“Has the train left the station? Are we trying to bolt the door after the horse has left the stable?”
These are the types of questions community bank directors are asking in the aftermath of the largest single-year interest rate increase since 1980. Playing catch-up in its fight to control inflation, the Federal Reserve’s rate hikes in 2022 were both unexpected and larger than any previous decades. One year later, some industry observers have begun to argue that an overly aggressive Fed may soon need to reverse course to prevent a recession. If the worst is truly behind us, this line of argument goes, why should a bank executive invest time in 2023 to install interest rate hedging capabilities?
Because, we argue, there will always be uncertainty regarding the direction and speed of change in interest rates. Swaps give institutions enormous power because they have the ability to exchange that uncertainty (floating rate) for certainty (fixed rate).
Here are three strategies we think banks with direct access to interest rate derivatives will deploy in 2023. These ideas are timeless but are particularly relevant based on where we are today in the economic cycle:
1. Individual Loans
A borrower hedging program enables a bank to retain a floating-rate asset while the borrower secures fixed-rate financing via a swap. With on-balance sheet loan rates jumping from the mid-3% range to as high as 6% to 7%, booking the fixed-rate loan seems like the best thing to do. But weak or negotiable prepayment language often means that a fixed-rate loan really behaves like a one-way floater. For example, a loan booked at 6.5% today will never move higher — but if the market corrects lower, you can expect a call from the borrower looking for a downward rate adjustment.
Some banks without access to hedging tools have placed their borrowers into loan-level interest rate swaps by involving an outside party in the loan agreement. These indirect swaps are designed as a convenience product for small banks to get their toe in the water and accommodate larger borrowers with a long-term fixed rate. By keeping the community bank swap-free, indirect programs also prevent the bank from considering the following two balance sheet strategies that protect and enhance net interest margin.
2. Securities Portfolio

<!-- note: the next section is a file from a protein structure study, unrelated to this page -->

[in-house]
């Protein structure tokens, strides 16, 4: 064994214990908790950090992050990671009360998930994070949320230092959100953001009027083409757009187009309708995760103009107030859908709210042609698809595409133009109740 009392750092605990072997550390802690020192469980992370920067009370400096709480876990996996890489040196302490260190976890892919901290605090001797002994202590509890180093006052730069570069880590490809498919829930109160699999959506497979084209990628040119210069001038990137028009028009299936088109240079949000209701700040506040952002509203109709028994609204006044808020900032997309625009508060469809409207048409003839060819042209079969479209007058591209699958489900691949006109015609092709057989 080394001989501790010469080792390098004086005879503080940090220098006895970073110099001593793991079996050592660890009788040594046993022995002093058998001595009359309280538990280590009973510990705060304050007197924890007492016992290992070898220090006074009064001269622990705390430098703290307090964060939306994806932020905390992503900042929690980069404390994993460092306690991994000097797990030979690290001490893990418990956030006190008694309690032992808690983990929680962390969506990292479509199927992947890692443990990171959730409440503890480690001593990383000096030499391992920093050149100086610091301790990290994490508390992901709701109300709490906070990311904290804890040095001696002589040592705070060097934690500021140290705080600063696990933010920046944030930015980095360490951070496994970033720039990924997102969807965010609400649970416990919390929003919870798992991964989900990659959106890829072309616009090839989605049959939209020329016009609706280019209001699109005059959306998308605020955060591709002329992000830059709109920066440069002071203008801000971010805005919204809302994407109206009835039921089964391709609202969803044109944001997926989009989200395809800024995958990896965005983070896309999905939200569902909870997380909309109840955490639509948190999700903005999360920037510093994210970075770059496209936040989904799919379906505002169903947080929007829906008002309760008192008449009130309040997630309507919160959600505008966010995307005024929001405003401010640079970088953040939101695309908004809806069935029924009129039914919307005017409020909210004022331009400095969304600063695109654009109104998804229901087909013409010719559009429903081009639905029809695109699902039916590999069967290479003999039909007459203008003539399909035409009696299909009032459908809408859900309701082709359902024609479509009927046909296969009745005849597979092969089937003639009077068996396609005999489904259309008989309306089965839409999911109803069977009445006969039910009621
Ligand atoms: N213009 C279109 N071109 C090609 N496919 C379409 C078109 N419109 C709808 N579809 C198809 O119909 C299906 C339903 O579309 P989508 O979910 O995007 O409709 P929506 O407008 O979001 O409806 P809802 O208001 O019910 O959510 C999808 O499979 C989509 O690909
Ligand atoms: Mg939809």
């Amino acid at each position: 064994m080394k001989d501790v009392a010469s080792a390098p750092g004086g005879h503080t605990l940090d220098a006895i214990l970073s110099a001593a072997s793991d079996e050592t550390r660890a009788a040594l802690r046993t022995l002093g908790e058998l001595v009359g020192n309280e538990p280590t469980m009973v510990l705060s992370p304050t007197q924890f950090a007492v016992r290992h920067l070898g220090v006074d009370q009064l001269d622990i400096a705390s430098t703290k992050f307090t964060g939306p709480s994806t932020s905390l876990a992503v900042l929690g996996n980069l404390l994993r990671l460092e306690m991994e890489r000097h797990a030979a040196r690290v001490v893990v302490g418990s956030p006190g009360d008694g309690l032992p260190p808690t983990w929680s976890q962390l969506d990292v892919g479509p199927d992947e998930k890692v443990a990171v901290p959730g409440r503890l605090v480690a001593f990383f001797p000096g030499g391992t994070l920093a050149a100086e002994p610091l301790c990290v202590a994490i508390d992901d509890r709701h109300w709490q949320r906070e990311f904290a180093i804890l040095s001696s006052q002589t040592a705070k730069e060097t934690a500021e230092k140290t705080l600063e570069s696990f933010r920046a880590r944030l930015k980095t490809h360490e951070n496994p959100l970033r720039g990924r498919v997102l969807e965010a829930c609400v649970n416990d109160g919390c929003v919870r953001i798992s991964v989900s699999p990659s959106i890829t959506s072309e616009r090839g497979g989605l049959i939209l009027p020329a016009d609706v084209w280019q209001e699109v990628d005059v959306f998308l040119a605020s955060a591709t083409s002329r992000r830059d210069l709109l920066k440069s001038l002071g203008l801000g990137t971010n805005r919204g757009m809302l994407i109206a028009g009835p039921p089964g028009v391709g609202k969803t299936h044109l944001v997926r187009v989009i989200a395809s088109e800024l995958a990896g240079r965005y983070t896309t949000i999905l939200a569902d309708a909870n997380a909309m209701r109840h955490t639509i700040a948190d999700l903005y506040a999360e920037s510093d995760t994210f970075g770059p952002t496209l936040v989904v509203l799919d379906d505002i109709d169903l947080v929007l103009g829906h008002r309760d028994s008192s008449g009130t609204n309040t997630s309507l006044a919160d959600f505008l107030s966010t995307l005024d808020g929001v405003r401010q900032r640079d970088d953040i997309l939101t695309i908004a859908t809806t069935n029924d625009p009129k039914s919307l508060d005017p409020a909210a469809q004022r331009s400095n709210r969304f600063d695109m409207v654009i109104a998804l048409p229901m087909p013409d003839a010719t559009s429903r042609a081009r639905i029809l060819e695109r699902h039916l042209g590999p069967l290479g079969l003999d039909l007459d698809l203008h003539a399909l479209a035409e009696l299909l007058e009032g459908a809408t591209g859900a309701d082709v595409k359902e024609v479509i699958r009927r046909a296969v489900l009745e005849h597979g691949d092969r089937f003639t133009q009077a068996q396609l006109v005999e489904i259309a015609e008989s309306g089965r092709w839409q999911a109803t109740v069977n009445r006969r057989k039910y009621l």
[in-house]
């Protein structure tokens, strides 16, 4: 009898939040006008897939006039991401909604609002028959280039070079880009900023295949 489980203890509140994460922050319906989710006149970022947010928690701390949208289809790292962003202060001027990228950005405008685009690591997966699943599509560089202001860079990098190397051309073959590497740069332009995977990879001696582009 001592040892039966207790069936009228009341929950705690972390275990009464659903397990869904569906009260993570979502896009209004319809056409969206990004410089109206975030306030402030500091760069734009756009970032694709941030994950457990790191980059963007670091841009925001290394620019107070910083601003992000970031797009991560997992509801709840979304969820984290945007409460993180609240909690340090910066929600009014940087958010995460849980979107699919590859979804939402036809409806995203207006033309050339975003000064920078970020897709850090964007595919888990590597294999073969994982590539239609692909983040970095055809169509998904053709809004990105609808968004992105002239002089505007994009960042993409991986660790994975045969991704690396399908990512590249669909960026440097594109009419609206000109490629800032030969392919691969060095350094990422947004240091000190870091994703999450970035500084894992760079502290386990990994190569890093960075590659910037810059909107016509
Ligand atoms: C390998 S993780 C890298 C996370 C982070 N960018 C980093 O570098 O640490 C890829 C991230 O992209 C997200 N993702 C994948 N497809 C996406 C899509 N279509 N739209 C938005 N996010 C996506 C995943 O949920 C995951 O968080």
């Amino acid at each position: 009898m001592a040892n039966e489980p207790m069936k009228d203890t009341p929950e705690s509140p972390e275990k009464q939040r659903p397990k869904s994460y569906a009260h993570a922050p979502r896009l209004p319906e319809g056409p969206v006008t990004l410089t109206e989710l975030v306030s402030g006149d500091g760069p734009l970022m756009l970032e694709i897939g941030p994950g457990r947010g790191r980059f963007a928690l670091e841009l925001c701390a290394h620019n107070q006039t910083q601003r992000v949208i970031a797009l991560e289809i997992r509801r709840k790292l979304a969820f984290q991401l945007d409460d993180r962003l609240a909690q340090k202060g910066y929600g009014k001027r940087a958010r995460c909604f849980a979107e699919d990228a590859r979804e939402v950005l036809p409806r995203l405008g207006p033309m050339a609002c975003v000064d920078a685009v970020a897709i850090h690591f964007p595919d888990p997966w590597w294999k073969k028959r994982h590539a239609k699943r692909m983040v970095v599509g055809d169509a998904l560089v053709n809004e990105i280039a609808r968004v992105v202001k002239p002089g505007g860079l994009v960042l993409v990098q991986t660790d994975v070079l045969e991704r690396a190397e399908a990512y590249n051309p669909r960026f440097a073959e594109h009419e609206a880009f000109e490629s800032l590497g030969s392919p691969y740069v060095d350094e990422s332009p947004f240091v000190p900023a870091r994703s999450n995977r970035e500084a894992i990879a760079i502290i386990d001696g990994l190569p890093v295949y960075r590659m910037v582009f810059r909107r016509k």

Perhaps the greatest pain point related to interest rates that banks experience in 2022 was marking the securities portfolio to market prices and booking the resulting unrealized losses in the accumulated other comprehensive income, or AOCI, account. Banks without swaps installed were forced to choose between two bad options during the excess liquidity surge of 2020: hold onto cash that earned virtually nothing or purchase low-yielding long-term bonds to pick up maybe 100 basis points. Institutions with access to swaps had a third choice: keep the first two years of the higher-yielding asset and then swap the final eight years to a floating rate. Swaps used to fine-tune the duration of a bond provide the double benefit of converting to a higher floating yield today (handy when the fed funds is around 4.33%) and creating a gain in the AOCI account to offset the losses booked on the bond.
While a swap today cannot erase past unrealized losses, it is a game changer for the CFO and treasurer to have the ability to take control of portfolio duration.
3. Wholesale Funding
Higher interest rates have also led depositors to move their funds, leading banks to grow their wholesale funding from sources such as FHLB advances. Banks without access to swaps will often ladder out term fixed-rate advances to longer maturity dates, using a product that includes both a yield curve premium and a liquidity premium. A bank with hedging capabilities can accomplish the same objective by keeping the actual funding position short and floating. From there, the funding manager can conserve the liquidity premium and achieve a more efficient all-in borrowing cost by using pay-fixed swaps to create the ladder. Additionally, the swap always provides a two-way make-whole, where a traditional fixed-advance includes a down-rate penalty but no benefit when rates rise.
While some bankers still view interest rate derivatives as risky, the rapidly changing conditions experienced in 2022 suggest that the greater risk may be attempting to manage the balance sheet without access to these powerful tools. Today, more than 40 years since their creation, one thing is certain: it’s not too late for any bank to start using interest rate derivatives.